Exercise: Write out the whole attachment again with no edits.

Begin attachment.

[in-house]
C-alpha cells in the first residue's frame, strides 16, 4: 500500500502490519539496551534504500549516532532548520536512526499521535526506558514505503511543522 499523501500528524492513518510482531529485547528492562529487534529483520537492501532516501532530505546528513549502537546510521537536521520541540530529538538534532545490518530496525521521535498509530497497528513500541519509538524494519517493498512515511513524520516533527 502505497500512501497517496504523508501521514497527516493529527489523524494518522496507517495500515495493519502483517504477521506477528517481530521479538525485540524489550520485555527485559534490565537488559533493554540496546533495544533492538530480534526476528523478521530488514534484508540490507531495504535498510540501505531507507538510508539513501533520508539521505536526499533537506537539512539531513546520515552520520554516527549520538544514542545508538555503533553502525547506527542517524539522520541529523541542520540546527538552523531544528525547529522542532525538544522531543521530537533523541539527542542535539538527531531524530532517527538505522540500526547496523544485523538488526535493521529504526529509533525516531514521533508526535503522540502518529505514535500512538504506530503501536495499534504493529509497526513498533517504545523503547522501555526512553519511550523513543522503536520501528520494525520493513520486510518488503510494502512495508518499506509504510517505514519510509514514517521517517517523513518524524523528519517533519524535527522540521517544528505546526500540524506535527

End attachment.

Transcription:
[in-house]
C-alpha cells in the first residue's frame, strides 16, 4: 500500500502490519539496551534504500549516532532548520536512526499521535526506558514505503511543522 499523501500528524492513518510482531529485547528492562529487534529483520537492501532516501532530505546528513549502537546510521537536521520541540530529538538534532545490518530496525521521535498509530497497528513500541519509538524494519517493498512515511513524520516533527 502505497500512501497517496504523508501521514497527516493529527489523524494518522496507517495500515495493519502483517504477521506477528517481530521479538525485540524489550520485555527485559534490565537488559533493554540496546533495544533492538530480534526476528523478521530488514534484508540490507531495504535498510540501505531507507538510508539513501533520508539521505536526499533537506537539512539531513546520515552520520554516527549520538544514542545508538555503533553502525547506527542517524539522520541529523541542520540546527538552523531544528525547529522542532525538544522531543521530537533523541539527542542535539538527531531524530532517527538505522540500526547496523544485523538488526535493521529504526529509533525516531514521533508526535503522540502518529505514535500512538504506530503501536495499534504493529509497526513498533517504545523503547522501555526512553519511550523513543522503536520501528520494525520493513520486510518488503510494502512495508518499506509504510517505514519510509514514517521517517517523513518524524523528519517533519524535527522540521517544528505546526500540524506535527